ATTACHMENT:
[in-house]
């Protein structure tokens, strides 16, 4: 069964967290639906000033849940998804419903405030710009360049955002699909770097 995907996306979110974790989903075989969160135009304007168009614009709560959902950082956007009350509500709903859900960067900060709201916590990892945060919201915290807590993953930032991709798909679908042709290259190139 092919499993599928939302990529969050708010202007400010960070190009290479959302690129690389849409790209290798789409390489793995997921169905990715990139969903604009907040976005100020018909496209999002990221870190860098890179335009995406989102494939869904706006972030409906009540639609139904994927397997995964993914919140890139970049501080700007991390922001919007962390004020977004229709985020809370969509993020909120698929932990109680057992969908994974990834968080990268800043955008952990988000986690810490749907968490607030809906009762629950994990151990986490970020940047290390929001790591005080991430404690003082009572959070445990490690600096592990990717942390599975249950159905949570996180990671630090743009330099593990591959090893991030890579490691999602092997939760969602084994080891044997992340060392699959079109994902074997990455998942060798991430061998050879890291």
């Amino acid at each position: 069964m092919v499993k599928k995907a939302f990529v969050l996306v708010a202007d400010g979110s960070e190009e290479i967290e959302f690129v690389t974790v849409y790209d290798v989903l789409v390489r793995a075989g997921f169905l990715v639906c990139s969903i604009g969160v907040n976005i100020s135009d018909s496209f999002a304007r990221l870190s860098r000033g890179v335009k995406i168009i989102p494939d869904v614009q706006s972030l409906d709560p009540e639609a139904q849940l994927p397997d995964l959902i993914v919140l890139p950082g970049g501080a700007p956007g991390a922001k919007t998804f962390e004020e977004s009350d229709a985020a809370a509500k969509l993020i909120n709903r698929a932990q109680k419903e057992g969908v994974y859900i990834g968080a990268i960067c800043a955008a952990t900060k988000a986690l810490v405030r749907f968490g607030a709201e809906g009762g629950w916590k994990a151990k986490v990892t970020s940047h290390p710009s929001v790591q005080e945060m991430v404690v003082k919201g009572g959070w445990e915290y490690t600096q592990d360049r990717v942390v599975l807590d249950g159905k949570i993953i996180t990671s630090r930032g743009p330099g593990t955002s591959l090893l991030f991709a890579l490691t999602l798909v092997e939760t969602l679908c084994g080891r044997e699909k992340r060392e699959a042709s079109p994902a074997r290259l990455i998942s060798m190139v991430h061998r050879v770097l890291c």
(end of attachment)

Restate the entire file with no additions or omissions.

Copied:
[in-house]
């Protein structure tokens, strides 16, 4: 069964967290639906000033849940998804419903405030710009360049955002699909770097 995907996306979110974790989903075989969160135009304007168009614009709560959902950082956007009350509500709903859900960067900060709201916590990892945060919201915290807590993953930032991709798909679908042709290259190139 092919499993599928939302990529969050708010202007400010960070190009290479959302690129690389849409790209290798789409390489793995997921169905990715990139969903604009907040976005100020018909496209999002990221870190860098890179335009995406989102494939869904706006972030409906009540639609139904994927397997995964993914919140890139970049501080700007991390922001919007962390004020977004229709985020809370969509993020909120698929932990109680057992969908994974990834968080990268800043955008952990988000986690810490749907968490607030809906009762629950994990151990986490970020940047290390929001790591005080991430404690003082009572959070445990490690600096592990990717942390599975249950159905949570996180990671630090743009330099593990591959090893991030890579490691999602092997939760969602084994080891044997992340060392699959079109994902074997990455998942060798991430061998050879890291």
């Amino acid at each position: 069964m092919v499993k599928k995907a939302f990529v969050l996306v708010a202007d400010g979110s960070e190009e290479i967290e959302f690129v690389t974790v849409y790209d290798v989903l789409v390489r793995a075989g997921f169905l990715v639906c990139s969903i604009g969160v907040n976005i100020s135009d018909s496209f999002a304007r990221l870190s860098r000033g890179v335009k995406i168009i989102p494939d869904v614009q706006s972030l409906d709560p009540e639609a139904q849940l994927p397997d995964l959902i993914v919140l890139p950082g970049g501080a700007p956007g991390a922001k919007t998804f962390e004020e977004s009350d229709a985020a809370a509500k969509l993020i909120n709903r698929a932990q109680k419903e057992g969908v994974y859900i990834g968080a990268i960067c800043a955008a952990t900060k988000a986690l810490v405030r749907f968490g607030a709201e809906g009762g629950w916590k994990a151990k986490v990892t970020s940047h290390p710009s929001v790591q005080e945060m991430v404690v003082k919201g009572g959070w445990e915290y490690t600096q592990d360049r990717v942390v599975l807590d249950g159905k949570i993953i996180t990671s630090r930032g743009p330099g593990t955002s591959l090893l991030f991709a890579l490691t999602l798909v092997e939760t969602l679908c084994g080891r044997e699909k992340r060392e699959a042709s079109p994902a074997r290259l990455i998942s060798m190139v991430h061998r050879v770097l890291c």